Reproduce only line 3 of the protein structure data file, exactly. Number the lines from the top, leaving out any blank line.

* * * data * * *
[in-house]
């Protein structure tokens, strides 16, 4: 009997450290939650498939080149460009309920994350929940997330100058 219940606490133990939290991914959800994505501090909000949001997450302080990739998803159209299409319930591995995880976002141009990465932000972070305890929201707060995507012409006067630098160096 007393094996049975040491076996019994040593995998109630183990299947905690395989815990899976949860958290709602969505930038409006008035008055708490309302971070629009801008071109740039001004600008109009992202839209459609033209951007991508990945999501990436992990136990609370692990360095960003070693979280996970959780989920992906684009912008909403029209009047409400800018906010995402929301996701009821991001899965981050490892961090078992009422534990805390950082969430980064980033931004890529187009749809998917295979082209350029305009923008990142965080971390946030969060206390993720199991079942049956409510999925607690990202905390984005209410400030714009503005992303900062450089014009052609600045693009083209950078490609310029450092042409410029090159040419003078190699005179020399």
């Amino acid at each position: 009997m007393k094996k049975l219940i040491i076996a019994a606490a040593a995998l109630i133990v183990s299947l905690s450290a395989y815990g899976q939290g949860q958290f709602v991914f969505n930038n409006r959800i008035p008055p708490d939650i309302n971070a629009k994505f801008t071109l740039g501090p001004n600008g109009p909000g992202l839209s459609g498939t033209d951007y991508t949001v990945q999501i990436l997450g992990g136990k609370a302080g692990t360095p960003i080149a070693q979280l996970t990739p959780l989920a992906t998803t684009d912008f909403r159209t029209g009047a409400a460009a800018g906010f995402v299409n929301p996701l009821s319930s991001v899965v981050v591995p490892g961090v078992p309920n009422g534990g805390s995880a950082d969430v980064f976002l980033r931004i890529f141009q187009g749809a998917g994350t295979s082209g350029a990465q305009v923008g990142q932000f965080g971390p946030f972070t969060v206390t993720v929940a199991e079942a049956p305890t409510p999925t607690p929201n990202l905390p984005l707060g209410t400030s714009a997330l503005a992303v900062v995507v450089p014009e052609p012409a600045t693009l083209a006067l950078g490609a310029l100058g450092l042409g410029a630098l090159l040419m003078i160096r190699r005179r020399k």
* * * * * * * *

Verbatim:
């Amino acid at each position: 009997m007393k094996k049975l219940i040491i076996a019994a606490a040593a995998l109630i133990v183990s299947l905690s450290a395989y815990g899976q939290g949860q958290f709602v991914f969505n930038n409006r959800i008035p008055p708490d939650i309302n971070a629009k994505f801008t071109l740039g501090p001004n600008g109009p909000g992202l839209s459609g498939t033209d951007y991508t949001v990945q999501i990436l997450g992990g136990k609370a302080g692990t360095p960003i080149a070693q979280l996970t990739p959780l989920a992906t998803t684009d912008f909403r159209t029209g009047a409400a460009a800018g906010f995402v299409n929301p996701l009821s319930s991001v899965v981050v591995p490892g961090v078992p309920n009422g534990g805390s995880a950082d969430v980064f976002l980033r931004i890529f141009q187009g749809a998917g994350t295979s082209g350029a990465q305009v923008g990142q932000f965080g971390p946030f972070t969060v206390t993720v929940a199991e079942a049956p305890t409510p999925t607690p929201n990202l905390p984005l707060g209410t400030s714009a997330l503005a992303v900062v995507v450089p014009e052609p012409a600045t693009l083209a006067l950078g490609a310029l100058g450092l042409g410029a630098l090159l040419m003078i160096r190699r005179r020399k």